07 Mar 2007; PK-GZC, 737-400, 25664/2393, FF 5 Nov 92, Garuda; Java, Indonesia:
After a high energy, unstabilized approach, the aircraft landed at a speed of 221kts with flap 5 set. It bounced twice, snapping off the nosegear and broke through the perimeter fence where it was destroyed by impact forces and subsequent fire. There were 21 fatalities and 50 serious injuries among the 133 people on board.
21 Feb 2007; PK-KKV, 737-300, 27284/2606, FF 18 Apr 94, Adam Air; Surabaya, Indonesia:
Aircraft damaged beyond economical repair after a heavy landing in possible windshear. The aft fuselage bent down several degrees causing the fuselage to crack aft of the wings. The undercarriage remained intact. No fatalities.
13 Jan 2007; PK-RPX, 737-200C, 20256/238, FF 4 Feb 70, RPX Airlines; Kuching, Malaysia:
The aircraft touched down 20-30m short of the runway whilst landing in fog. It skidded along the side of the runway for a further 1,000m during which time the undercarriage and No2 engine detached. No fatalities.
1 Jan 2007; PK-KKW, 737-400, 24070/1655, FF 11 Jan 89, Adam Air; Indonesia:
The aircraft was in the cruise at FL350 in marginal VMC conditions when it developed an IRS fault. The crew were preoccupied with the IRS malfunction for the last 13mins of the flight and subsequently lost control of the aircraft after one of the IRSs was switched to ATT. The aircraft reached 100deg bank, 60deg nose down and 3.5g; it broke up at 490kts in the dive. The aircraft had a history of "154 recurring defects directly and indirectly relating to the IRS between Oct and Dec 2006". All 96 passengers and 6 crew perished.
24 Dec 2006; PK-LIJ, 737-400, 24682/1824, FF 15 Feb 90, Lion Air; Makassar, Indonesia:
The crew were conducting a visual approach on a left downwind pattern to runway 31. The crew reported a flap asymmetry when selecting flap 30. They referred to the QRH and they also checked the actual landing distance for flaps 15 landing. According to witness reports, on landing the aircraft was not on centerline, it bounced twice, and swerved down the runway. The aircraft came to rest beyond the runway. The passengers were evacuated with no reports of injuries. The aircraft was damaged beyond repair.
29 Oct 2006; 5N-BFK, 737-200Adv, 22891/988, FF 27 Sep 83, ADC; Abuja, Nigeria:
The aircraft crashed shortly after taking-off from Abuja in a rainstorm. It came to rest about 1 mile from the end of the runway in several pieces. 96 of the 105 pax & crew perished.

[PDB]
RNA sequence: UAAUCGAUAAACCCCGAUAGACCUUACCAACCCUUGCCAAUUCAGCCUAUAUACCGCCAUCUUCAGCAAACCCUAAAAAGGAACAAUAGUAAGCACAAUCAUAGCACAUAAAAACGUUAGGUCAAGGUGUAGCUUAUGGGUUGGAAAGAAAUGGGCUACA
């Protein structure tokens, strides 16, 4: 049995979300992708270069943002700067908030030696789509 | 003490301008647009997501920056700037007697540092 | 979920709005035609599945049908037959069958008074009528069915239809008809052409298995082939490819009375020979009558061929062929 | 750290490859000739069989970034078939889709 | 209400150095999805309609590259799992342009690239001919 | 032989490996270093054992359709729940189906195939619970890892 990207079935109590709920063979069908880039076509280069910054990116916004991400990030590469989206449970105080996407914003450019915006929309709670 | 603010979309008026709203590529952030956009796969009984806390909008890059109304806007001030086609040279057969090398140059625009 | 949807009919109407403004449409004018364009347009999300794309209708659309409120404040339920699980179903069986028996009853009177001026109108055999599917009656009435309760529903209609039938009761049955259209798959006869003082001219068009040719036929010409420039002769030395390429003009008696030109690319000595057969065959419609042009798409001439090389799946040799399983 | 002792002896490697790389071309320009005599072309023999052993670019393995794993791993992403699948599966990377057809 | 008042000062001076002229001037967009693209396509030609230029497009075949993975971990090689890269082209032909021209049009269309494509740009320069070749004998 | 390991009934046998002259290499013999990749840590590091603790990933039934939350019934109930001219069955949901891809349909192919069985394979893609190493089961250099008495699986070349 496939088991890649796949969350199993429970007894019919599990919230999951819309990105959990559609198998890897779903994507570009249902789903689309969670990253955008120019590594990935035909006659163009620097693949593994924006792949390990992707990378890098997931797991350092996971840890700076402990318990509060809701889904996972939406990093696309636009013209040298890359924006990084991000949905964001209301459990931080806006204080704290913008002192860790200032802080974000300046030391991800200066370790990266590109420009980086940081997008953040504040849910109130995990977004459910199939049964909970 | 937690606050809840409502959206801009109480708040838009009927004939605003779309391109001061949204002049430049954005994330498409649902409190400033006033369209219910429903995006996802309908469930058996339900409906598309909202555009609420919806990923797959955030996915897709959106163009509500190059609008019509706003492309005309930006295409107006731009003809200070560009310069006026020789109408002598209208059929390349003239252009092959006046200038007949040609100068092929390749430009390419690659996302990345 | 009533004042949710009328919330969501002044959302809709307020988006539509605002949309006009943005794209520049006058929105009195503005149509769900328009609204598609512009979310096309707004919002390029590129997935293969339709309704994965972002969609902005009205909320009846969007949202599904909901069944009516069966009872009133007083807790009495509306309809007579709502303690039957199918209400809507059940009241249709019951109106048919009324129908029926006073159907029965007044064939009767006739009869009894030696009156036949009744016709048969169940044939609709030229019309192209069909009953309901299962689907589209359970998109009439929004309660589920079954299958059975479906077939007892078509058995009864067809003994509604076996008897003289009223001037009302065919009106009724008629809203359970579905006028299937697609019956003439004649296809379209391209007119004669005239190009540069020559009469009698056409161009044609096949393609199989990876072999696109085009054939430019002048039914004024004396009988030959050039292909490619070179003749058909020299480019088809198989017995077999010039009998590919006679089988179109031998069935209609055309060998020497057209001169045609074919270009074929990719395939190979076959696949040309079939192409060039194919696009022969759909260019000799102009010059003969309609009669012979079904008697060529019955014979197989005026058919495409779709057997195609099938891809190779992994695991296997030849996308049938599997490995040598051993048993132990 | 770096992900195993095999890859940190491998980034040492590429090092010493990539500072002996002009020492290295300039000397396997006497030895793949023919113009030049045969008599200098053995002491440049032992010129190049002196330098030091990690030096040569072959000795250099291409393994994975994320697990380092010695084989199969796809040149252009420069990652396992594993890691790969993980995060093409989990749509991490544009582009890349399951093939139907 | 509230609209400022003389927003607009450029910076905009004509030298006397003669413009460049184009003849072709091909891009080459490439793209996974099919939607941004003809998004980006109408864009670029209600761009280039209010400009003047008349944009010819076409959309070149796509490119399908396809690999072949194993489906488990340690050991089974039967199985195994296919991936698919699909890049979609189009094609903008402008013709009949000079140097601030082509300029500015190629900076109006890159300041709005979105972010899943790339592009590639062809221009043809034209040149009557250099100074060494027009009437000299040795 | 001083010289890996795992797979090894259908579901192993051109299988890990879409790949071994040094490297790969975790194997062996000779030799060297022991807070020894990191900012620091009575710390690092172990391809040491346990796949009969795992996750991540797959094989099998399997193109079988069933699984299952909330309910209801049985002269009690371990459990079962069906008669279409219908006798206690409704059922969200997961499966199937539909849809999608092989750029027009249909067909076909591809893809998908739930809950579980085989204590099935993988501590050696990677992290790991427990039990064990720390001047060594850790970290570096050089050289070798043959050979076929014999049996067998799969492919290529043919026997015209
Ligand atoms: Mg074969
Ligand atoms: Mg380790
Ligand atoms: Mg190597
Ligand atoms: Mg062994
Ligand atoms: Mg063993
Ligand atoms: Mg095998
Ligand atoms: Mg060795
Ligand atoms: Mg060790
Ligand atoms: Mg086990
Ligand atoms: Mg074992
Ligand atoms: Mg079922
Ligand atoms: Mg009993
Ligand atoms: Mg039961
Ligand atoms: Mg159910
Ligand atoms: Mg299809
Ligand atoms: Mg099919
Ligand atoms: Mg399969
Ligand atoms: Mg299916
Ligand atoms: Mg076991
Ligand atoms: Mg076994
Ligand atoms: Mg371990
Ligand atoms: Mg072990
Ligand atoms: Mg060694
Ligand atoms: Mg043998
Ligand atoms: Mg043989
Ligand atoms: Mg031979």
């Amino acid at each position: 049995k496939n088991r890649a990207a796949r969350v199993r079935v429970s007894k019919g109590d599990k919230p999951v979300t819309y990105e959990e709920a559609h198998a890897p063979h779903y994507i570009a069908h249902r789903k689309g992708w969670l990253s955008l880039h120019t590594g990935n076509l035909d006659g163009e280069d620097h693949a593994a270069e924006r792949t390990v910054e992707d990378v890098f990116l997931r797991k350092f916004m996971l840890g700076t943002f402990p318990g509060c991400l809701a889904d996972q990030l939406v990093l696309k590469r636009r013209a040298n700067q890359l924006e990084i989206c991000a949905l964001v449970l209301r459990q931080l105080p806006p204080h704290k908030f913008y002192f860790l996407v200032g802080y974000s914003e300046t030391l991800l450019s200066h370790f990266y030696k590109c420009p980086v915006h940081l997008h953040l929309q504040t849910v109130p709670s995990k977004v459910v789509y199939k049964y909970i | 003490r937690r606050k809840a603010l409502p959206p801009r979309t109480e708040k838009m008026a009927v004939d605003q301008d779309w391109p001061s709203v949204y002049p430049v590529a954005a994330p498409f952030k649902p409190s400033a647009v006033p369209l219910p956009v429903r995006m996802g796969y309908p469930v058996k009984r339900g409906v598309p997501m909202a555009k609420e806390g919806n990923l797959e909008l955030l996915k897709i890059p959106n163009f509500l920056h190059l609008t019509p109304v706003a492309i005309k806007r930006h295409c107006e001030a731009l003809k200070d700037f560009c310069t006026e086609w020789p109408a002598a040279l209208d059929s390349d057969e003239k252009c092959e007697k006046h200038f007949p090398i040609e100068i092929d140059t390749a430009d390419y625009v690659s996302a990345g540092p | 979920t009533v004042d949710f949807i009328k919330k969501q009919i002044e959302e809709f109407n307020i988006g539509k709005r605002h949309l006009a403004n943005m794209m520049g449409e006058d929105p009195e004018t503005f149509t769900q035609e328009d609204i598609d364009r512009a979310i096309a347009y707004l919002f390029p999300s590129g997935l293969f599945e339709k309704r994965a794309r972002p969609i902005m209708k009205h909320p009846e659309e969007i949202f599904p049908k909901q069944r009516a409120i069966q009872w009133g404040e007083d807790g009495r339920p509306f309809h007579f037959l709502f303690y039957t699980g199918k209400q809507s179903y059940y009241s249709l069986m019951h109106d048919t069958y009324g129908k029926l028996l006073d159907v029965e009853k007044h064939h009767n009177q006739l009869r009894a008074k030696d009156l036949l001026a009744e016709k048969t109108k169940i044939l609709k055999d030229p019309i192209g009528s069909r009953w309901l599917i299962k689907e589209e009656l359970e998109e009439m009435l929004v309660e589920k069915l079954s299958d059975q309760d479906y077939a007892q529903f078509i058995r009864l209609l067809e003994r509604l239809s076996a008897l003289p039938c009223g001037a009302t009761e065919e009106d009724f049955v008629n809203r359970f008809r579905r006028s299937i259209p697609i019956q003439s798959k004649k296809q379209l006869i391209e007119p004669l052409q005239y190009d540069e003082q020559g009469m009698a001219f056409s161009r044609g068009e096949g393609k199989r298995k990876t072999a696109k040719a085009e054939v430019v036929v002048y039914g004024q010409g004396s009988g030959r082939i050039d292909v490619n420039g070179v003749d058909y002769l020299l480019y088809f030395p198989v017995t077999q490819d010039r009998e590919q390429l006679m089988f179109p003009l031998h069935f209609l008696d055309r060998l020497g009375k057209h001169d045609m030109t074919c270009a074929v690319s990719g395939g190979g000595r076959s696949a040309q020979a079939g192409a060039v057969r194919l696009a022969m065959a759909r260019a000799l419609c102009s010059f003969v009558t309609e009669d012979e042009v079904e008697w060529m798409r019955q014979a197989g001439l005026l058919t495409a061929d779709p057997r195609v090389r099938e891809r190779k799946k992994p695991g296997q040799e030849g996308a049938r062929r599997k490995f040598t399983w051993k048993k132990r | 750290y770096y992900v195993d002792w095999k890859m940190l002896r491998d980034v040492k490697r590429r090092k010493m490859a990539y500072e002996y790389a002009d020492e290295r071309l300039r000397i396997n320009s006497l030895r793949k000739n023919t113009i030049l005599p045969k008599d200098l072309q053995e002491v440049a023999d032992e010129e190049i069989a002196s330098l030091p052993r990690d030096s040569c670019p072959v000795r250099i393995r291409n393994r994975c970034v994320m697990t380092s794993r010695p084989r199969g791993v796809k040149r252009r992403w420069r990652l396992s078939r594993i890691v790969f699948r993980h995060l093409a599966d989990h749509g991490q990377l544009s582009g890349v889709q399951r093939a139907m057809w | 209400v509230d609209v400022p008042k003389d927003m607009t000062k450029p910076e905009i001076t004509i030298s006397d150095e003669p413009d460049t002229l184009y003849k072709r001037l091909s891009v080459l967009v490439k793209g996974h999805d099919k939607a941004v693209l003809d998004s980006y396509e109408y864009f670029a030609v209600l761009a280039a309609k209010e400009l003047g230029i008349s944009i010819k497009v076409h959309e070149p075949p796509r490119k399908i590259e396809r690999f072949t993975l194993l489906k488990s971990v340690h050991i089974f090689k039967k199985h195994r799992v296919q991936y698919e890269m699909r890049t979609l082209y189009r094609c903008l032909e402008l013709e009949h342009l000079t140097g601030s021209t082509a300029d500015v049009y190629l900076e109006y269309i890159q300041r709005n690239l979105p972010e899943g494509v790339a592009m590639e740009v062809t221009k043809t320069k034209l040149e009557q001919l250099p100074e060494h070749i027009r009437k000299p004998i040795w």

30 Sep 2006; PR-GTD, 737-800SFP, 34653/2039, FF 22 Aug 06, GOL; Manaus, Brazil:
The aircraft collided with an Embraer "Legacy" executive jet at 37,000ft whilst en-route from Manaus to Brasilia. The Legacy landed safely but all 149 passengers and 6 crew aboard the 737 were killed. The 18 day old 737-800SFP had only flown 234 hours since new. Initial reports suggest that ATC believed the Legacy to have been at FL360, the correct FL for that direction. The transponder and TCAS of the Legacy was off or inop for at least 50 minutes before the collision.
15 Jun 2006; OO-TND, 737-300F, 23515/1355, FF 27 Feb 87, TNT; Birmingham, UK:
After an uneventful cargo flight from Liege, Belgium, with two flight crew on board, the aircraft entered a holding pattern, as the weather at its planned destination of Stansted precluded making an approach. Approximately 30 minutes later, the commander initiated a diversion to Nottingham East Midlands airport, where the weather conditions required the crew to plan and conduct a Category IIIA approach to Runway 27. In the late stages of this approach, the autopilot momentarily disengaged and re-engaged, and the aircraft deviated from both the glideslope and localiser. It landed heavily on a grass area to the left of the runway threshold, whereupon the right main landing gear detached from the aircraft. After scraping the right engine, outer flap track fairing and right wing tip on the ground, the aircraft became airborne again and made an emergency diversion to Birmingham Airport. The aircraft landed on Runway 33 on its nose and left landing gears, and the right engine. There were no injuries or fire.
22 Oct 2005; 5N-BFN, 737-200 Adv, 22734/818, FF 13 Nov 81, Bellview Airlines; Lagos, Nigeria:
The aircraft took off from Lagos airport at 2045 local time in heavy thunderstorms. Three minutes later the aircraft made a distress call and was lost from radar. The wreckage was found in Lissa about 20 miles northwest of Lagos the following day.
Fidelis Onyeyiri, director general of the Nigerian Civil Aviation Authority said, 24 hours after the crash, “Our preliminary appraisal suggests that the aircraft might have started stalling after passing flight level 130, lost control, then nosedived into the ground and created a huge crater into which it disappeared.” Eyewitness reports say the aircraft exploded before impact.
On 12 Feb 2008, Samuel Oduselu, commissioner of the Accident Investigation Bureau, said the Nigerian police claimed they retrieved the black box of the aircraft shortly after the crash, but had yet to hand it over to the accident bureau. "The police said they found the recorder and we have been writing to them. Up to now, they cannot tell us the one they found, where it is and to whom they gave it," he said. There were several high ranking officials on board and accident investigators are not ruling out sabotage.
All 111 passengers and 6 crew were killed.
9 Oct 2005; VT-SID, 737-400, 24705/1971, FF 10 Dec 90, Air Sahara; Mumbai, India:
The aircraft sustained substantial damage after it overran runway 27 at Mumbai landing in poor weather. The gear collapsed and the aircraft became stuck in mud from which it took 2 days to move. No fatalities.